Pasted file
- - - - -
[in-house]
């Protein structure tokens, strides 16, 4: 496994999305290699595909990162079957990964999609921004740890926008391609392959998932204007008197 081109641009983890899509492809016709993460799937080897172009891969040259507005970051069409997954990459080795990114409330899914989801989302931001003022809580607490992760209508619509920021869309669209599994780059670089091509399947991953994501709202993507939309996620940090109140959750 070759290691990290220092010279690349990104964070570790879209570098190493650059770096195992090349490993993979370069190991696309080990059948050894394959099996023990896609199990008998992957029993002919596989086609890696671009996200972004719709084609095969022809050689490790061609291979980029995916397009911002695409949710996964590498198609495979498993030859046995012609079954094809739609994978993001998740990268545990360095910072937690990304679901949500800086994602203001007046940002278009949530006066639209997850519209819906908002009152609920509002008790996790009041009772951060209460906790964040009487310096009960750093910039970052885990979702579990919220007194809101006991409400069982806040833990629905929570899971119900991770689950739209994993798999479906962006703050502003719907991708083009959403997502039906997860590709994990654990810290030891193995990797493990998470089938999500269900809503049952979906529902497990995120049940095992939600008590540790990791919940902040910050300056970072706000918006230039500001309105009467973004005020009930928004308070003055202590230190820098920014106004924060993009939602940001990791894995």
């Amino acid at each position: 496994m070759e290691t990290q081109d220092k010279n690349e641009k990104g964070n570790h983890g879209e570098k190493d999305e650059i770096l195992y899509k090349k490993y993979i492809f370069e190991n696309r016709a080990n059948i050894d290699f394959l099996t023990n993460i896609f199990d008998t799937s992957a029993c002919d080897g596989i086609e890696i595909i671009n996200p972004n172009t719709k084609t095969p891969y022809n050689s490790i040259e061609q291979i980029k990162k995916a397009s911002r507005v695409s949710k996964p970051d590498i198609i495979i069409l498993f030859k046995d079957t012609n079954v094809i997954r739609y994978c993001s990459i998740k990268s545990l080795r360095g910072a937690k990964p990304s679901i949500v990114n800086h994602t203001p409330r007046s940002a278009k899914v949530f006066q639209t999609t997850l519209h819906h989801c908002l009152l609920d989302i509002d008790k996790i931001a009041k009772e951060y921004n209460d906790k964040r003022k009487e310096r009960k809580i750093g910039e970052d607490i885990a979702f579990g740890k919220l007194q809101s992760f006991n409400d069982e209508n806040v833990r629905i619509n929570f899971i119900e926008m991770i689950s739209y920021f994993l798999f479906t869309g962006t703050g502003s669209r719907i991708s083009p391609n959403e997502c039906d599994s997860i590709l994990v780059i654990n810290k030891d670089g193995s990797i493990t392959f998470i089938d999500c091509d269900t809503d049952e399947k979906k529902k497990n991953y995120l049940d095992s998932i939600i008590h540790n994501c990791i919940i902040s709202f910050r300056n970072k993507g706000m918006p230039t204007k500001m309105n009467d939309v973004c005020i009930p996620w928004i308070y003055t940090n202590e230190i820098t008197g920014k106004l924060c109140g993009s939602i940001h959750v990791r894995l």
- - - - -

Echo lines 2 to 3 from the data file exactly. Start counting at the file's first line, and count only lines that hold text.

């Protein structure tokens, strides 16, 4: 496994999305290699595909990162079957990964999609921004740890926008391609392959998932204007008197 081109641009983890899509492809016709993460799937080897172009891969040259507005970051069409997954990459080795990114409330899914989801989302931001003022809580607490992760209508619509920021869309669209599994780059670089091509399947991953994501709202993507939309996620940090109140959750 070759290691990290220092010279690349990104964070570790879209570098190493650059770096195992090349490993993979370069190991696309080990059948050894394959099996023990896609199990008998992957029993002919596989086609890696671009996200972004719709084609095969022809050689490790061609291979980029995916397009911002695409949710996964590498198609495979498993030859046995012609079954094809739609994978993001998740990268545990360095910072937690990304679901949500800086994602203001007046940002278009949530006066639209997850519209819906908002009152609920509002008790996790009041009772951060209460906790964040009487310096009960750093910039970052885990979702579990919220007194809101006991409400069982806040833990629905929570899971119900991770689950739209994993798999479906962006703050502003719907991708083009959403997502039906997860590709994990654990810290030891193995990797493990998470089938999500269900809503049952979906529902497990995120049940095992939600008590540790990791919940902040910050300056970072706000918006230039500001309105009467973004005020009930928004308070003055202590230190820098920014106004924060993009939602940001990791894995």
């Amino acid at each position: 496994m070759e290691t990290q081109d220092k010279n690349e641009k990104g964070n570790h983890g879209e570098k190493d999305e650059i770096l195992y899509k090349k490993y993979i492809f370069e190991n696309r016709a080990n059948i050894d290699f394959l099996t023990n993460i896609f199990d008998t799937s992957a029993c002919d080897g596989i086609e890696i595909i671009n996200p972004n172009t719709k084609t095969p891969y022809n050689s490790i040259e061609q291979i980029k990162k995916a397009s911002r507005v695409s949710k996964p970051d590498i198609i495979i069409l498993f030859k046995d079957t012609n079954v094809i997954r739609y994978c993001s990459i998740k990268s545990l080795r360095g910072a937690k990964p990304s679901i949500v990114n800086h994602t203001p409330r007046s940002a278009k899914v949530f006066q639209t999609t997850l519209h819906h989801c908002l009152l609920d989302i509002d008790k996790i931001a009041k009772e951060y921004n209460d906790k964040r003022k009487e310096r009960k809580i750093g910039e970052d607490i885990a979702f579990g740890k919220l007194q809101s992760f006991n409400d069982e209508n806040v833990r629905i619509n929570f899971i119900e926008m991770i689950s739209y920021f994993l798999f479906t869309g962006t703050g502003s669209r719907i991708s083009p391609n959403e997502c039906d599994s997860i590709l994990v780059i654990n810290k030891d670089g193995s990797i493990t392959f998470i089938d999500c091509d269900t809503d049952e399947k979906k529902k497990n991953y995120l049940d095992s998932i939600i008590h540790n994501c990791i919940i902040s709202f910050r300056n970072k993507g706000m918006p230039t204007k500001m309105n009467d939309v973004c005020i009930p996620w928004i308070y003055t940090n202590e230190i820098t008197g920014k106004l924060c109140g993009s939602i940001h959750v990791r894995l």